13. DammitJanet

    DammitJanet Well-Known Member Staff Member

    Bunny I have noticed you posting about this same type thing over the time you have been here and it worries me. If your son is that much bigger than you then you do need to get his attention fast.

    I like the idea of calling the police and asking them if they have anyone who could come out and put the fear of God in him. He cant keep thinking he can tell you what to do or threaten you.
  14. buddy

    buddy New Member

    Bunny, what does psychiatrist say? our neuro and psychiatrist have forms to fill out about medsand concerns when we go. psychiatrists asks if there are any safety concerns. that always takes priority.
    do you feel difficult child has tools to do better?
  15. Bunny

    Bunny Active Member

    He can do better when he chooses to do who. We've all seen it. He actually just did it this afternoon. Stayed calm, which allowed me to talk to him so he could make a great choice. I was really pleased with him this afternoon, and I made sure that he knew it.

    I don't know if I'm not reaching him in time, before he really spins way out of control, or why sometimes he can't seem to really stay in control. The therapist is working with him, but he makes progress and the will backslide, and then deny it to the therapist. To copy a Dr. Phil-ism: you can't change what you don't acknowledge. If he won't admit that he is physically threatening to easy child and me, he will ever be able to change that behavior.
  16. buddy

    buddy New Member

    Well I think sometimes kids won't admit to an adult because they think they'll get into trouble. Not always that they are not acknowledging it. Must be frustrating for therapists because unlike adults who seek them to do better, some (not all) kids just go because we make them or they hope the doctor might fix things to go their way. So I can see how you could get frustrated.

    I know he has no other diagnosis but has he ever had other treatments to help learn to calm? The kind of eeg therapy Quin goes to is passive, it changes brain waves to help keep levels good and to help the brain be flexible. It's so interesting and I believe it works in part with the other changes weve made. I honestly believe behavior therapy and talking about the bad stuff makes my Q feel badly, defensive and angry. But the horse therapy forces him to face anxiety and deal with it with animals that could care less if they're threatened. And finally being in a school where he has multiple successful things happening thru the day....things he likes which gives him positive attention from lots of folks (they don't believe us afterall ) has made a huge impact.
    Other things we've done were art classes for special needs and his social skills classes. Your difficult child doesn't have social issues though, right?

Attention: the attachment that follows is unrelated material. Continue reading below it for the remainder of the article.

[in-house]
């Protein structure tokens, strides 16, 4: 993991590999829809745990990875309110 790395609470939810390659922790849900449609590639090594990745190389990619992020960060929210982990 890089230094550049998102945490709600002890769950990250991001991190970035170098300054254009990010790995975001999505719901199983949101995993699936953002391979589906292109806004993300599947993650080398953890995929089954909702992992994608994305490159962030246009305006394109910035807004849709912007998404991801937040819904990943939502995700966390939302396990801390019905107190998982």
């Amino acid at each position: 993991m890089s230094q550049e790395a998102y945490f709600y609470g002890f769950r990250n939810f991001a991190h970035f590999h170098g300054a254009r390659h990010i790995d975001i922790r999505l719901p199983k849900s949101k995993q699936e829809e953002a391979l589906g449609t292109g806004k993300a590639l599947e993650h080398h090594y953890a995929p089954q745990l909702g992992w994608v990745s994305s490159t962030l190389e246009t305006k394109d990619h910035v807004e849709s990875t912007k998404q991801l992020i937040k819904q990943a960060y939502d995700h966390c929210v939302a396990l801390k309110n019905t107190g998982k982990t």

Anyway, just mentioning it because you've not felt therapist has helped so wondered if other methods might help?
  17. Bunny

    Bunny Active Member

    One of the things we've tried time and again to get difficult child to understand is that he can say ANYTHING to the therapist in his office. That is a "safe zone". The therapist genuinely likes difficult child and has told him that nothing difficult child says will change the therapist's opinion of him. The more he admits to, the more information we have to work with and the more the therapist will be able to help him. This is why the therapist thought a second opinion was a great idea. The more info we have the better off we are. difficult child is refusing to cooperate with it. He refuses to go.
  18. buddy

    buddy New Member

    Any way to bribe him big time? That's one time I wouldn't care what it took.

    In any event, trying alternatives wouldn't hurt. Don't call it therapy ever though.

    Clearly something about talking doesn't work for him.
  19. Bunny

    Bunny Active Member

    I think that after his episodes are over he truly is mortified at his own behavior. If he doesn't have to talk about it, he doesn't have to deal with it. That's what I think it is.
  20. DaisyFace

    DaisyFace Love me...Love me not

    I've also been wondering whether he is using those phrases without really thinking about what he is saying?

    My difficult child does this....and it took me a while to figure out that her words were just a habit - a broken record - something to say in a stressful situation the way a religious person might recite a prayer for comfort without really realizing they are doing so.

    It took us a very long time to convince difficult child that words DO count and people DO think you mean what you say...and it's NOT OK to just ramble off any offensive or violent words just because hearing them said out loud makes her feel better in a moment of anger.